Relation between temporal envelope coding, pitch discrimination, and compression estimates in listeners with sensorineural hearing loss

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Abstract

Recent physiological studies in animals showed that noise-induced sensorineural hearing loss (SNHL) increased the amplitude of envelope coding in single auditory-nerve fibers. The present study investigated whether SNHL in human listeners was associated with enhanced temporal envelope coding, whether this enhancement affected pitch discrimination performance, and whether loss of compression following SNHL was a potential factor in envelope coding enhancement. Envelope processing was assessed in normal-hearing (NH) and hearing-impaired (HI) listeners in a behavioral amplitude-modulation detection task. Fundamental frequency difference limens (F0DLs) were obtained in the same listeners for complex tones with varying harmonic resolvability. Basilar-membrane input/output functions were measured to assess individual compression ratios. For NH listeners, F0DLs decreased with increasing harmonic resolvability. For the unresolved conditions, all five HI listeners performed as good as or better than NH listeners with matching musical experience. Two HI listeners showed lower amplitude-modulation detection thresholds than NH listeners for low modulation rates, and one of these listeners also showed a loss of cochlear compression. Overall, these findings suggest that some HI listeners may benefit from an enhancement of temporal envelope coding in pitch discrimination of unresolved complex tones, and that this enhancement may be also ascribed to a reduction of cochlear compression following SNHL.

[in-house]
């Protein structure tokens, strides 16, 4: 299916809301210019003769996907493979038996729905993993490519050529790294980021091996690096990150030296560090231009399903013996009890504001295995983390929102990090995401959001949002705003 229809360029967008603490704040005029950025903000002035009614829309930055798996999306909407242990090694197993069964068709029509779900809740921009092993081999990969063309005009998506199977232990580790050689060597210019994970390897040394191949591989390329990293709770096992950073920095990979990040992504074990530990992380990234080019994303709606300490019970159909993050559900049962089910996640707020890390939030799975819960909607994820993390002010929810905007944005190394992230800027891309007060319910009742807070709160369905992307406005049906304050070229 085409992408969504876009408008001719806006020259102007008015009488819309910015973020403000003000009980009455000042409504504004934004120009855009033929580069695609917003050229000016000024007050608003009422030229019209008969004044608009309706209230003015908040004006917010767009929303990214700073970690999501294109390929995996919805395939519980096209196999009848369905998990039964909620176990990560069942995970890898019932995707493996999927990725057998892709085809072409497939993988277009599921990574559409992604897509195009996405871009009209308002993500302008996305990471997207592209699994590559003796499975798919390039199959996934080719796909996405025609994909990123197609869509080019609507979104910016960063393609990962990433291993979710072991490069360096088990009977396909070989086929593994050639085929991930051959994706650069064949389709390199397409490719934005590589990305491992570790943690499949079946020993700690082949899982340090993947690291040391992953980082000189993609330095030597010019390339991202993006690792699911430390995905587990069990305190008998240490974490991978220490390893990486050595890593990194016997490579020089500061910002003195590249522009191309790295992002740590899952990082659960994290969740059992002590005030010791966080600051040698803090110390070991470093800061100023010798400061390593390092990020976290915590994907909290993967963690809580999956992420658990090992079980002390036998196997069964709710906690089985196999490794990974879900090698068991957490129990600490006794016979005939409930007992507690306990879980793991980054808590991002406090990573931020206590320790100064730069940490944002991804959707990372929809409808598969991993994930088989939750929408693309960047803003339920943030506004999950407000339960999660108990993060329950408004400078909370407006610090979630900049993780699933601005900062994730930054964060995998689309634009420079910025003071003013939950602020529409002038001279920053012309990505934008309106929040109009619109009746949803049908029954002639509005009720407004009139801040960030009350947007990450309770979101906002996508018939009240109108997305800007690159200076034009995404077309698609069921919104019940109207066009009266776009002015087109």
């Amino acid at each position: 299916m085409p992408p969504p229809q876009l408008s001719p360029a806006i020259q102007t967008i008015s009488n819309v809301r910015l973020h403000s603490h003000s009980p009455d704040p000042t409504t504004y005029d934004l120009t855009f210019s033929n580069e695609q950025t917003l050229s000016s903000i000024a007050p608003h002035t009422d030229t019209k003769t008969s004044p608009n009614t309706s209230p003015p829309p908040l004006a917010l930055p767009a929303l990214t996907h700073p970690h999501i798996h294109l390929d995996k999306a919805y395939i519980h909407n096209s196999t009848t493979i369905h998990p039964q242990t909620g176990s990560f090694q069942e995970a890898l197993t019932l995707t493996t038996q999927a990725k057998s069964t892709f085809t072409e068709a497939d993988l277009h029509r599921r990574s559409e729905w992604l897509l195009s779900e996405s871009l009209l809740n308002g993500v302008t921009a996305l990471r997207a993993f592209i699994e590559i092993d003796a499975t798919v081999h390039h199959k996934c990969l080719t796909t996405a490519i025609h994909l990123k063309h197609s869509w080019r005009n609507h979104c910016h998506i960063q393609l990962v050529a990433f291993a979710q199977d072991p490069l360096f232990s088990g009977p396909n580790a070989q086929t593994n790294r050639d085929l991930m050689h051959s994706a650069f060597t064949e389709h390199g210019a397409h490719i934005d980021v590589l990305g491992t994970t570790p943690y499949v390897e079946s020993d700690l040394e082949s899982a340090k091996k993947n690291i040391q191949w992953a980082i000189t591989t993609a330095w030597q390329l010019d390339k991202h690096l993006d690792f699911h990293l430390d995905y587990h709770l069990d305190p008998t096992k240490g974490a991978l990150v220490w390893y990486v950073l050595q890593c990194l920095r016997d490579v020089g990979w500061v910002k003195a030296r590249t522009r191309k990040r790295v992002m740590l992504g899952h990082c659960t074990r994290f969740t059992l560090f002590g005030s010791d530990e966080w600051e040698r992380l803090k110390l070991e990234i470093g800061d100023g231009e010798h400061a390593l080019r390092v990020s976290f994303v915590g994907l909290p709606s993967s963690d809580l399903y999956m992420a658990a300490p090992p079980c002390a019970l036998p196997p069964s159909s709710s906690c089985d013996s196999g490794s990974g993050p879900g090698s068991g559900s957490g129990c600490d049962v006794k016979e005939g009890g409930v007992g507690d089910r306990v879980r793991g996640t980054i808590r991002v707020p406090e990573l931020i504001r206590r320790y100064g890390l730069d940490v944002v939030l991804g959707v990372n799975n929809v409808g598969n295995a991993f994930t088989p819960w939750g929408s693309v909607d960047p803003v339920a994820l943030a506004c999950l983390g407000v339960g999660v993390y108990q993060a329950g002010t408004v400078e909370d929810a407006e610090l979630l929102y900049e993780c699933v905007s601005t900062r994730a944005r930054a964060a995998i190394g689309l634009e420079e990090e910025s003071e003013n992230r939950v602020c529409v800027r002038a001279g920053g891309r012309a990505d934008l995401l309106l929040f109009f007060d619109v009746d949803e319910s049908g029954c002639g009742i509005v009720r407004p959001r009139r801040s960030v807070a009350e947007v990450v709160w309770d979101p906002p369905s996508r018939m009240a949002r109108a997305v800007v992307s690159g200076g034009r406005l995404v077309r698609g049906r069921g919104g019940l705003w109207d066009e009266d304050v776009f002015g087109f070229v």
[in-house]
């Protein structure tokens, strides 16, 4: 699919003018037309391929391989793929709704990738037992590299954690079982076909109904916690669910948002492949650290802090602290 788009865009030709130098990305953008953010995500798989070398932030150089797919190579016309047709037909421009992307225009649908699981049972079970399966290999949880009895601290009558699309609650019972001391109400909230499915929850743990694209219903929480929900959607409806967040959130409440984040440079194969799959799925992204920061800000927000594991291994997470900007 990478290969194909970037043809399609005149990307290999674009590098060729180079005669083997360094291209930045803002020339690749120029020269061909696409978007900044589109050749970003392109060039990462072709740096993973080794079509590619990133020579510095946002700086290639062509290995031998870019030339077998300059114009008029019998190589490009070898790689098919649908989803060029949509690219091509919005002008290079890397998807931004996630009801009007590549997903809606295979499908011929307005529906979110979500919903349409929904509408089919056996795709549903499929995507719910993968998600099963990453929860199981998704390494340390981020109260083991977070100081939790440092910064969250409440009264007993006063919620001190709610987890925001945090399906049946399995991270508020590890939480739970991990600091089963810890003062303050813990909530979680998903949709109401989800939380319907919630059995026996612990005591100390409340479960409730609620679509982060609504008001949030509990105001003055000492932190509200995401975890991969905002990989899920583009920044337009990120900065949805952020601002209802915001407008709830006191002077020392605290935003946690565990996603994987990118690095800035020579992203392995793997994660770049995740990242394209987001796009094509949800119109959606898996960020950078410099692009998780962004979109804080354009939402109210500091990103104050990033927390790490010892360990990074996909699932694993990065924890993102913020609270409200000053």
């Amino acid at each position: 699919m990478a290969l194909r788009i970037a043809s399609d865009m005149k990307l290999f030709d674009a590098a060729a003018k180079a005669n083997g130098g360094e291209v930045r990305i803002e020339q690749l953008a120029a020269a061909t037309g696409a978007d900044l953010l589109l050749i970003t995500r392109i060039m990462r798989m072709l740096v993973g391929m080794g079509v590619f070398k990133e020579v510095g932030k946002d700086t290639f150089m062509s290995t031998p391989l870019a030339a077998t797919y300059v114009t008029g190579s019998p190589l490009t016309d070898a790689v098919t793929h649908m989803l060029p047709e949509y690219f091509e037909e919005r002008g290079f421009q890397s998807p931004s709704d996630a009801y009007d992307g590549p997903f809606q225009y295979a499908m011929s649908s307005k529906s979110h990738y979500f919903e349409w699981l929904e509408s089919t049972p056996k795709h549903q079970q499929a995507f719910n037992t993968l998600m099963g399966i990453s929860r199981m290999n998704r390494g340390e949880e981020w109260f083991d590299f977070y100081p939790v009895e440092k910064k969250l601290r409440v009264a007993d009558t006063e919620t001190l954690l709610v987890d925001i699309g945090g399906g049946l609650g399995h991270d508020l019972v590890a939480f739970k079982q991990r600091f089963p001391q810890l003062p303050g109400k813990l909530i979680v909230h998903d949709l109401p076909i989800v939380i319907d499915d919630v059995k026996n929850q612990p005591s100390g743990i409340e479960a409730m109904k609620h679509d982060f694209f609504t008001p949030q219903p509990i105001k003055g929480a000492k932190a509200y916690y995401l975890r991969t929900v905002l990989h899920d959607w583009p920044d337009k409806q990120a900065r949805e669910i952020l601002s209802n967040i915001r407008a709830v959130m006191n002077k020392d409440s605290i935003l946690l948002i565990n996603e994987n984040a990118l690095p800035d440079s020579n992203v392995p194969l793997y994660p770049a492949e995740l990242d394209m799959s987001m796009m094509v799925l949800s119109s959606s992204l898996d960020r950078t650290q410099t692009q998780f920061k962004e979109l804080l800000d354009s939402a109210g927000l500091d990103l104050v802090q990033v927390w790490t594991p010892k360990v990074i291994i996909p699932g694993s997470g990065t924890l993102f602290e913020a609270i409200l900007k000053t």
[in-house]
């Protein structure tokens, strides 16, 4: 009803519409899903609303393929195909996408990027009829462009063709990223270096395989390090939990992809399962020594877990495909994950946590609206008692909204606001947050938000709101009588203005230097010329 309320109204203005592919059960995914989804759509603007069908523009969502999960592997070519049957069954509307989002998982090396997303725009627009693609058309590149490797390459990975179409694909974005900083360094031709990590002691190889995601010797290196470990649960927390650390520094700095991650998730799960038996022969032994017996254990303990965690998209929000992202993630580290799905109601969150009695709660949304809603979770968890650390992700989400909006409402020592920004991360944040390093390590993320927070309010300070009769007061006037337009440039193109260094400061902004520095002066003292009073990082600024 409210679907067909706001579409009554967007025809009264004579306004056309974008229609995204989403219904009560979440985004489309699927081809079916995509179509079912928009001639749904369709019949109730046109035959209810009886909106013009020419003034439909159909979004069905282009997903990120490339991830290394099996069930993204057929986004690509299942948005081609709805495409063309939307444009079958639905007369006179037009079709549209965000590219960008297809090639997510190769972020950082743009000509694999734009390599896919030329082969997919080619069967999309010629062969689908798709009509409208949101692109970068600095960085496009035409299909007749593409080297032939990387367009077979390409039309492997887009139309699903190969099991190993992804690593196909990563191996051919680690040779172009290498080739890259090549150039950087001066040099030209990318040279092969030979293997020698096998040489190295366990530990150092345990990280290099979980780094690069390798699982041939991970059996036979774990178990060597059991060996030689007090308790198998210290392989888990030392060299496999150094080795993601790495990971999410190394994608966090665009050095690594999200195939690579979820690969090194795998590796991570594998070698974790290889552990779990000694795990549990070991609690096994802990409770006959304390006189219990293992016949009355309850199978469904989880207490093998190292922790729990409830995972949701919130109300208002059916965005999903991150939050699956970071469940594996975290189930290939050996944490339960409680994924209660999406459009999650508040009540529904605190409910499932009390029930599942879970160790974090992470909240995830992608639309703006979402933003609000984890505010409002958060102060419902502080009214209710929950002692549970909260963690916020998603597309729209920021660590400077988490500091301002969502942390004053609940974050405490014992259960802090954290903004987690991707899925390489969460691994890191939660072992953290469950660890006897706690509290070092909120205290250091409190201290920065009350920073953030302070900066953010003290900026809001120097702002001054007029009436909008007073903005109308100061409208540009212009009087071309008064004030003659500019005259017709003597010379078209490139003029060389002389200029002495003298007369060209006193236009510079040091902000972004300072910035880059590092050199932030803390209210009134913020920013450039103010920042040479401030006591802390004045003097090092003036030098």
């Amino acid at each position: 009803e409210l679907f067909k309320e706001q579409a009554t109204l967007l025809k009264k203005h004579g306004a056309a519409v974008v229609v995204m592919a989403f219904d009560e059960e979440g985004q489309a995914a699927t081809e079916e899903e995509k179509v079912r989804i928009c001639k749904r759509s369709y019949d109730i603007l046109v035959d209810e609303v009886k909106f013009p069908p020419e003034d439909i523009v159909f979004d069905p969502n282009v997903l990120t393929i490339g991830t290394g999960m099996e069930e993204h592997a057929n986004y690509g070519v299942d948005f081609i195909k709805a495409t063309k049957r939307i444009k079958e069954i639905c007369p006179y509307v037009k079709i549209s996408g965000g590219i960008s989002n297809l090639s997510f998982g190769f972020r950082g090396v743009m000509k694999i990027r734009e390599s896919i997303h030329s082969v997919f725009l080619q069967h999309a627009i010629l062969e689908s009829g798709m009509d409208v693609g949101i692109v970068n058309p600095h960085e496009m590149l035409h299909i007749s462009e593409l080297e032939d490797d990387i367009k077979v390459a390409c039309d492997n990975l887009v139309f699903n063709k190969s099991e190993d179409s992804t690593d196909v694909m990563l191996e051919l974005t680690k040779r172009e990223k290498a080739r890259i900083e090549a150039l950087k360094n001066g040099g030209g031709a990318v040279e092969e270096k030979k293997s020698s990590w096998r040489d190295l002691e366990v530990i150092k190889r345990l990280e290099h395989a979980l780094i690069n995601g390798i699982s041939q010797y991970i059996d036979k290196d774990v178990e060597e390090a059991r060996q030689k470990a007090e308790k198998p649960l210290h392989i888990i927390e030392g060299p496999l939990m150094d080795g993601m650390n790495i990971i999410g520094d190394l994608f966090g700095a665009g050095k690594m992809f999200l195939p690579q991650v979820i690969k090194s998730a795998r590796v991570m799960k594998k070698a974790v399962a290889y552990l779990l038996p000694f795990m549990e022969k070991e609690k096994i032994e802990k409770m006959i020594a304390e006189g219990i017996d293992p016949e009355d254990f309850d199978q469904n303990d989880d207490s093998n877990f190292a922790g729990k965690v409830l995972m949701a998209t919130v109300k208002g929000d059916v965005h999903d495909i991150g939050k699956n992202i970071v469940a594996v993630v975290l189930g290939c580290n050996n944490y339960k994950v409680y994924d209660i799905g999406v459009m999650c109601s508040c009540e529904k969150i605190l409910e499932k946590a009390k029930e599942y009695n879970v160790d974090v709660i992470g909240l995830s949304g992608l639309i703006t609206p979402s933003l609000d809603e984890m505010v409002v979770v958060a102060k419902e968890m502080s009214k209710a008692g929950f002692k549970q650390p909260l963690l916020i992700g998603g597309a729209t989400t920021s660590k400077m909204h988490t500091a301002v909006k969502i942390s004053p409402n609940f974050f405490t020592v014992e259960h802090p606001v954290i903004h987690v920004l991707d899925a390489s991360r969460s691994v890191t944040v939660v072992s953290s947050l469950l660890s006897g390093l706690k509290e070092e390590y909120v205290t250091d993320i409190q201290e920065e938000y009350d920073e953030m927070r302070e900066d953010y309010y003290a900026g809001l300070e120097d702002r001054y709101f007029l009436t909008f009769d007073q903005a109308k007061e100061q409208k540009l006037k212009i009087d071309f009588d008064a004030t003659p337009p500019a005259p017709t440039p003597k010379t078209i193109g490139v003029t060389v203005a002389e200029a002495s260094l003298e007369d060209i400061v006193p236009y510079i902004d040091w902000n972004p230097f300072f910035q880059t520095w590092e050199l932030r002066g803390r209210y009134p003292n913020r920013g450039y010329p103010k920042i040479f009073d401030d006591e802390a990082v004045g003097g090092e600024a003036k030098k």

© 2015 Acoustical Society of America
Original languageEnglish
JournalJournal of the Acoustical Society of America
Volume137
Issue number4
ISSN0001-4966
DOIs
Publication statusPublished - 2015

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